A Rocky Situation
This is the first segment in our series addressing our upcoming 12 gallon long saltwater tank build. Our hopes for this set-up is to over time cultivate it into a mixed reef tank. We will keep you updated every step of the way as we decide on our tech, layouts and livestock.
Our tank build actually began several weeks ago when we determined to go dry rock over live rock. Live rock is rock pulled from the ocean containing beneficial bacteria and other creatures, thus categorizing it as “live”. Dry rock on the other hand is typically rock pulled from the ocean and permitted to completely dry out. We have spent the last 6 weeks preparing our dry rock by leaching harmful elements and ultimately converting it into live rock minus all the unwanted hitchhikers. This article will be exploring the process we took to prepare our dry rock for introduction into our saltwater aquarium.
Let’s tread water for a moment in our discussion to explore why we decided to forgo starting with live rock purchased at a lfs. Live rock is an extremely beneficial part of any saltwater aquarium as it helps to process waste such as nitrates. While you can choose to have a FO (fish only) set-up, many prefer to go with live rock due to the benefit of good bacteria and other helpful stowaways. However, live rock can also come with a host of harmful hitchhikers including: Flatworms such as acoel, segmented worms like bristle worms, bubble algae, and Aiptasia (pest anemones) to name a few. After a bad experience with bristle worms in my youth, I’m not eager to find these creatures in any of my future saltwater systems. In order to avoid introducing any headache inducing elements into our nano tank, we opted to start with dry rock.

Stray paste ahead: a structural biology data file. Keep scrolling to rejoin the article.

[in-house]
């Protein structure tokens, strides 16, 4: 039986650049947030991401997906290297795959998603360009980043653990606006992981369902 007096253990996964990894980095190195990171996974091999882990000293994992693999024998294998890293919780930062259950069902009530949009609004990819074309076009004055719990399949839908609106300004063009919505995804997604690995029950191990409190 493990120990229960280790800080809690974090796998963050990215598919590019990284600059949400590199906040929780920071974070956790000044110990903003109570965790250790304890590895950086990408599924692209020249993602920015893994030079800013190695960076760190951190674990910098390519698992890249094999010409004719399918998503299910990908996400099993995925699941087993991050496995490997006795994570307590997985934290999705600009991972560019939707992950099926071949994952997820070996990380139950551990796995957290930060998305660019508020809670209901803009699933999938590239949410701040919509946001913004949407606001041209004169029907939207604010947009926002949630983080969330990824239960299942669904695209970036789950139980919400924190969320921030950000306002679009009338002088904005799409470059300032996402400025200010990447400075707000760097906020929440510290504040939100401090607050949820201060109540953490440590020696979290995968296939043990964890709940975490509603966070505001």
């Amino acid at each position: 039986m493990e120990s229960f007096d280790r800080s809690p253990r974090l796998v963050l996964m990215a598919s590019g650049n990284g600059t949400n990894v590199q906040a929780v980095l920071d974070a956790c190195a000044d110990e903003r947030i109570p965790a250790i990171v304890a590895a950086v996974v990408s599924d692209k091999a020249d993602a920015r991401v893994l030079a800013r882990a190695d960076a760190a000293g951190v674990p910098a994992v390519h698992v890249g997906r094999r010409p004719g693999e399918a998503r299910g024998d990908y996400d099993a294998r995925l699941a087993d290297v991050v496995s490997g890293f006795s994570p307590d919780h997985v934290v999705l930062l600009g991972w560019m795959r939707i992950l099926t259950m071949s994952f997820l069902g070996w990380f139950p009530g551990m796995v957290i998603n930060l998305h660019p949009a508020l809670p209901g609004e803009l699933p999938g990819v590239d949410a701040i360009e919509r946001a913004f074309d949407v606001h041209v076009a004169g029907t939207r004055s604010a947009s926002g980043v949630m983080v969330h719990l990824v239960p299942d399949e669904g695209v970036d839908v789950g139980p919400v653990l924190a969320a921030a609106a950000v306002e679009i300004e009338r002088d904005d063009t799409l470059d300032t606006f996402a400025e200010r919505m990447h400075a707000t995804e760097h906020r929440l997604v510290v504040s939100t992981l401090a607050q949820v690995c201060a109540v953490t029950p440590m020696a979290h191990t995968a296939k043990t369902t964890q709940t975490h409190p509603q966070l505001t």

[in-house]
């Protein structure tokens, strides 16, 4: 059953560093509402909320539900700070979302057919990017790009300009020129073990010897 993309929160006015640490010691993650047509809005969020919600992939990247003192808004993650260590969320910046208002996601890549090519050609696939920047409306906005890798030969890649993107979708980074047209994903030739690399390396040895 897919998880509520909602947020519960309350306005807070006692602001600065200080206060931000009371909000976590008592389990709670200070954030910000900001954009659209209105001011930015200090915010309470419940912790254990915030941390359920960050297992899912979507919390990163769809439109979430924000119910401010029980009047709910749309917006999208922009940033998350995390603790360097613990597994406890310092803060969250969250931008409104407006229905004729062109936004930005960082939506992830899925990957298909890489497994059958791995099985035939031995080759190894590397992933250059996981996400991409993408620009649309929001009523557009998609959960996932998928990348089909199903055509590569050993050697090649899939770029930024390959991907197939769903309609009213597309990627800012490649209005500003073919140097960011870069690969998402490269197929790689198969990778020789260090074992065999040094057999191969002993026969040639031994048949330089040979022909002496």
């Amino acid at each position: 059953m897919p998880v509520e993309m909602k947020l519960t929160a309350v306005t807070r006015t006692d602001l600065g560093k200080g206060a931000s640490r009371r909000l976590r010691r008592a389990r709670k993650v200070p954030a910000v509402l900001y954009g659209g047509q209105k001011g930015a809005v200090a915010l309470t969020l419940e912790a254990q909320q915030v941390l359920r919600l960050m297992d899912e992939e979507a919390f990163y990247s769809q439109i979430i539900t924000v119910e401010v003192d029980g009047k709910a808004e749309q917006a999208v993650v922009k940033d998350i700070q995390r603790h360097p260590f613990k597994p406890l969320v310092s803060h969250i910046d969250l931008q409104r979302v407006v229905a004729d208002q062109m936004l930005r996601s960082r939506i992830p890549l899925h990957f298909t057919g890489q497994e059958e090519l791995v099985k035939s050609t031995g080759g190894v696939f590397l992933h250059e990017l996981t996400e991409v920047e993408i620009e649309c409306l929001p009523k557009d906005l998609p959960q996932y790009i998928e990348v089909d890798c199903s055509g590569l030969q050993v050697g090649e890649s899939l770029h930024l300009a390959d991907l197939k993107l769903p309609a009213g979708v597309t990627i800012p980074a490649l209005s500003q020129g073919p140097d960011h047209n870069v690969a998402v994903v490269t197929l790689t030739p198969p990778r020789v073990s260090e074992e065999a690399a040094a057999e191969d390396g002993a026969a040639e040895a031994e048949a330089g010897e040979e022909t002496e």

There is one drawback to selecting dry rock…………..time. Not only does it take time to increase the numbers of bacteria within your dry rock, but you will also need to cycle your dry rock. Since dry rock came from the sea, it contains once living organisms that have long since perished . When these deceased creatures on the rock are reintroduced to an aquatic environment, they will begin to decompose. Leaching ammonia into your system. Additionally, dry rock will seep phosphates into your tank (a main ingredient for algae outbreaks). The best way to remove these harmful elements is to conduct a curing process on your dry rock.
Curing (sometimes referred to as cooking) is the process of cycling dry rock to remove phosphates and all dead particulate matter through the nitrifying cycle. During this process, good bacteria products like we discussed earlier can be added to encourage bacterial growth. To administer the bacteria, follow the recommendations written on the bottle. This beneficial bacteria will help to kick start the nitrogen cycle (converting ammonia to nitrite, then to nitrate and finally to nitrogen gas). Curing is accomplished by placing all dry rock into a container with saltwater which can be completely closed to prevent light from entering. This inhibits any type of algae growth during the process. A heater should be utilized maintain a temperature between 77 - 86 F to encourage nitrifying bacteria growth. During our curing process, we kept our curing rock at 81 F. A powerhead should also be used in order to have water movement throughout the container.
In total, it took us 7 weeks to successfully cure our dry rock. Length of time may vary depending on the amount of dead matter initially found on your rock. During this process we conducted full water changes several times. However, in the final two weeks of our curing we left the water unchanged to insure that all levels were remaining at zero.
Wow, I bet you never planned to focus this much of your time on rocks before. While you can get away without curing your dry rock if you plan to supplement with protein skimmers and reactors, it is always best to try limit the amount of these harmful elements from being introduced within your system. Remember that an ounce of prevention is worth a pound of cure. In upcoming installments, we will continue with our 12 Gallon Long Saltwater construction discussing aquascape and introducing our first aquarium inhabitant.
That’s all for this installment. Don’t forget to Keep Krill’in!
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